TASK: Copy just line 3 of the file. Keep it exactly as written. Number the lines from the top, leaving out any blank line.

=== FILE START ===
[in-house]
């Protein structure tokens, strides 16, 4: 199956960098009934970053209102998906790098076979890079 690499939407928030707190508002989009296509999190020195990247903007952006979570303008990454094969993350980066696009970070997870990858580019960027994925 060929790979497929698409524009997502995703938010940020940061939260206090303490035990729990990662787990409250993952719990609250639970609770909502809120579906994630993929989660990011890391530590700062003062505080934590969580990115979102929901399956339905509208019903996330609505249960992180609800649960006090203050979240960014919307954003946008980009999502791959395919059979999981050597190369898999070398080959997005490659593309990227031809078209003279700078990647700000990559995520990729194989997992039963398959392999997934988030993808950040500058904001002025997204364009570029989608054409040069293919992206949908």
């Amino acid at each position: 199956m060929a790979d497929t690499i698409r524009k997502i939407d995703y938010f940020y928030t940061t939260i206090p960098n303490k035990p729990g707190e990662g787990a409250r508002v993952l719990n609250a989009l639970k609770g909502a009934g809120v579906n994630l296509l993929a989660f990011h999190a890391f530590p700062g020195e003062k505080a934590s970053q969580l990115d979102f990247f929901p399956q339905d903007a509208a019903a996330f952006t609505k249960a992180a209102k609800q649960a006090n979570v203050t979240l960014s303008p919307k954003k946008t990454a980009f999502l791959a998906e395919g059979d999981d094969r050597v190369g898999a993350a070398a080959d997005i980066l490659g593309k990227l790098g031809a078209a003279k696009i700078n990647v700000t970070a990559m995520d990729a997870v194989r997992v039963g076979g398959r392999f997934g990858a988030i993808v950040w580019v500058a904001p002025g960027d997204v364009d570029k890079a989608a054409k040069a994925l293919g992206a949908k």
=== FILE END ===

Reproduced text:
């Amino acid at each position: 199956m060929a790979d497929t690499i698409r524009k997502i939407d995703y938010f940020y928030t940061t939260i206090p960098n303490k035990p729990g707190e990662g787990a409250r508002v993952l719990n609250a989009l639970k609770g909502a009934g809120v579906n994630l296509l993929a989660f990011h999190a890391f530590p700062g020195e003062k505080a934590s970053q969580l990115d979102f990247f929901p399956q339905d903007a509208a019903a996330f952006t609505k249960a992180a209102k609800q649960a006090n979570v203050t979240l960014s303008p919307k954003k946008t990454a980009f999502l791959a998906e395919g059979d999981d094969r050597v190369g898999a993350a070398a080959d997005i980066l490659g593309k990227l790098g031809a078209a003279k696009i700078n990647v700000t970070a990559m995520d990729a997870v194989r997992v039963g076979g398959r392999f997934g990858a988030i993808v950040w580019v500058a904001p002025g960027d997204v364009d570029k890079a989608a054409k040069a994925l293919g992206a949908k």